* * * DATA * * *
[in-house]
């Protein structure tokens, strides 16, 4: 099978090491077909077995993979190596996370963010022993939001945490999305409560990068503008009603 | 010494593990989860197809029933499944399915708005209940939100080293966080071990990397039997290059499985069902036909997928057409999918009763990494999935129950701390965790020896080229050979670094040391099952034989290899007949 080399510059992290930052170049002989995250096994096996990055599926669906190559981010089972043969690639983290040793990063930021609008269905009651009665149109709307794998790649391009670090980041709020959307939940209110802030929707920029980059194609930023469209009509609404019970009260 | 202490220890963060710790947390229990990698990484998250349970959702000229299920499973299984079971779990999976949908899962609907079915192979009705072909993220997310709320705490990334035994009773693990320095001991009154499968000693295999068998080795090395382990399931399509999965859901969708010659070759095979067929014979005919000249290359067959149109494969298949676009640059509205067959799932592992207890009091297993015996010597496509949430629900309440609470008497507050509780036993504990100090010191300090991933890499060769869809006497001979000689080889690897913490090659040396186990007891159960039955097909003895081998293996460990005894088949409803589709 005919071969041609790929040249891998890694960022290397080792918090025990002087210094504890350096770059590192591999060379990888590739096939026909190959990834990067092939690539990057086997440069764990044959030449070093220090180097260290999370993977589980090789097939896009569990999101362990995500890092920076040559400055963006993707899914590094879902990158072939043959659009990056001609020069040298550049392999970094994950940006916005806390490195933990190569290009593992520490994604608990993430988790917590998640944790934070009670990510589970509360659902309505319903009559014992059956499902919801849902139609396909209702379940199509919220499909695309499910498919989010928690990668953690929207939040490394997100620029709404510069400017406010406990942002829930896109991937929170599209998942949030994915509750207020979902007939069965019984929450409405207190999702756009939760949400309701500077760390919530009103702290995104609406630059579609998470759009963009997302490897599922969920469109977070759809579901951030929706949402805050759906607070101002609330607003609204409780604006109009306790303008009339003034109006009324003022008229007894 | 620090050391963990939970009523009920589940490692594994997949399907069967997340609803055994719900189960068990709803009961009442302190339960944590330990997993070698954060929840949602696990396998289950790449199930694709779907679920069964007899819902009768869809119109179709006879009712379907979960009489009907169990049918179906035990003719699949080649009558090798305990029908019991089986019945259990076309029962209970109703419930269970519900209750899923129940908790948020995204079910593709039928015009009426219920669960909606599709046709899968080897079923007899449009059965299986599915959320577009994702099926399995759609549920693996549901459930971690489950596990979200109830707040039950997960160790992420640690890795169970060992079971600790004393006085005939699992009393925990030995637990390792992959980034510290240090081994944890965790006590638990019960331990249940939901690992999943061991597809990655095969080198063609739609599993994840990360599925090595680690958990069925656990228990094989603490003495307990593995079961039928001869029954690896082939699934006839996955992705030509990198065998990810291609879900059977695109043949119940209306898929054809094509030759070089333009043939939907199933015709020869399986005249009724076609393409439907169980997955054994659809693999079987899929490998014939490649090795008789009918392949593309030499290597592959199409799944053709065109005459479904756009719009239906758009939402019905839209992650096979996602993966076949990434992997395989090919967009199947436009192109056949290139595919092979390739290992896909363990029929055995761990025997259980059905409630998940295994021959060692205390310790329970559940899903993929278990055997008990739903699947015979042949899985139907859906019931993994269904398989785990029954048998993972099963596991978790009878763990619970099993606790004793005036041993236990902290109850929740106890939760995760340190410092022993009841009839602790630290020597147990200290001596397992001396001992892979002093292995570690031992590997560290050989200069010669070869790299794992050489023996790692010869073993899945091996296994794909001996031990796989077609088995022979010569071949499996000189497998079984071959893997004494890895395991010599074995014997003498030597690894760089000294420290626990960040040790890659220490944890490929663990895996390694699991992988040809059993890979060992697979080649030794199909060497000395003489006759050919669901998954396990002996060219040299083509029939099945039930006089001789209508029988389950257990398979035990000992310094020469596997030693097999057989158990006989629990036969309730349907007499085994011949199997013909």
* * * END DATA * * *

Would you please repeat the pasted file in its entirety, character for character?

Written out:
[in-house]
């Protein structure tokens, strides 16, 4: 099978090491077909077995993979190596996370963010022993939001945490999305409560990068503008009603 | 010494593990989860197809029933499944399915708005209940939100080293966080071990990397039997290059499985069902036909997928057409999918009763990494999935129950701390965790020896080229050979670094040391099952034989290899007949 080399510059992290930052170049002989995250096994096996990055599926669906190559981010089972043969690639983290040793990063930021609008269905009651009665149109709307794998790649391009670090980041709020959307939940209110802030929707920029980059194609930023469209009509609404019970009260 | 202490220890963060710790947390229990990698990484998250349970959702000229299920499973299984079971779990999976949908899962609907079915192979009705072909993220997310709320705490990334035994009773693990320095001991009154499968000693295999068998080795090395382990399931399509999965859901969708010659070759095979067929014979005919000249290359067959149109494969298949676009640059509205067959799932592992207890009091297993015996010597496509949430629900309440609470008497507050509780036993504990100090010191300090991933890499060769869809006497001979000689080889690897913490090659040396186990007891159960039955097909003895081998293996460990005894088949409803589709 005919071969041609790929040249891998890694960022290397080792918090025990002087210094504890350096770059590192591999060379990888590739096939026909190959990834990067092939690539990057086997440069764990044959030449070093220090180097260290999370993977589980090789097939896009569990999101362990995500890092920076040559400055963006993707899914590094879902990158072939043959659009990056001609020069040298550049392999970094994950940006916005806390490195933990190569290009593992520490994604608990993430988790917590998640944790934070009670990510589970509360659902309505319903009559014992059956499902919801849902139609396909209702379940199509919220499909695309499910498919989010928690990668953690929207939040490394997100620029709404510069400017406010406990942002829930896109991937929170599209998942949030994915509750207020979902007939069965019984929450409405207190999702756009939760949400309701500077760390919530009103702290995104609406630059579609998470759009963009997302490897599922969920469109977070759809579901951030929706949402805050759906607070101002609330607003609204409780604006109009306790303008009339003034109006009324003022008229007894 | 620090050391963990939970009523009920589940490692594994997949399907069967997340609803055994719900189960068990709803009961009442302190339960944590330990997993070698954060929840949602696990396998289950790449199930694709779907679920069964007899819902009768869809119109179709006879009712379907979960009489009907169990049918179906035990003719699949080649009558090798305990029908019991089986019945259990076309029962209970109703419930269970519900209750899923129940908790948020995204079910593709039928015009009426219920669960909606599709046709899968080897079923007899449009059965299986599915959320577009994702099926399995759609549920693996549901459930971690489950596990979200109830707040039950997960160790992420640690890795169970060992079971600790004393006085005939699992009393925990030995637990390792992959980034510290240090081994944890965790006590638990019960331990249940939901690992999943061991597809990655095969080198063609739609599993994840990360599925090595680690958990069925656990228990094989603490003495307990593995079961039928001869029954690896082939699934006839996955992705030509990198065998990810291609879900059977695109043949119940209306898929054809094509030759070089333009043939939907199933015709020869399986005249009724076609393409439907169980997955054994659809693999079987899929490998014939490649090795008789009918392949593309030499290597592959199409799944053709065109005459479904756009719009239906758009939402019905839209992650096979996602993966076949990434992997395989090919967009199947436009192109056949290139595919092979390739290992896909363990029929055995761990025997259980059905409630998940295994021959060692205390310790329970559940899903993929278990055997008990739903699947015979042949899985139907859906019931993994269904398989785990029954048998993972099963596991978790009878763990619970099993606790004793005036041993236990902290109850929740106890939760995760340190410092022993009841009839602790630290020597147990200290001596397992001396001992892979002093292995570690031992590997560290050989200069010669070869790299794992050489023996790692010869073993899945091996296994794909001996031990796989077609088995022979010569071949499996000189497998079984071959893997004494890895395991010599074995014997003498030597690894760089000294420290626990960040040790890659220490944890490929663990895996390694699991992988040809059993890979060992697979080649030794199909060497000395003489006759050919669901998954396990002996060219040299083509029939099945039930006089001789209508029988389950257990398979035990000992310094020469596997030693097999057989158990006989629990036969309730349907007499085994011949199997013909």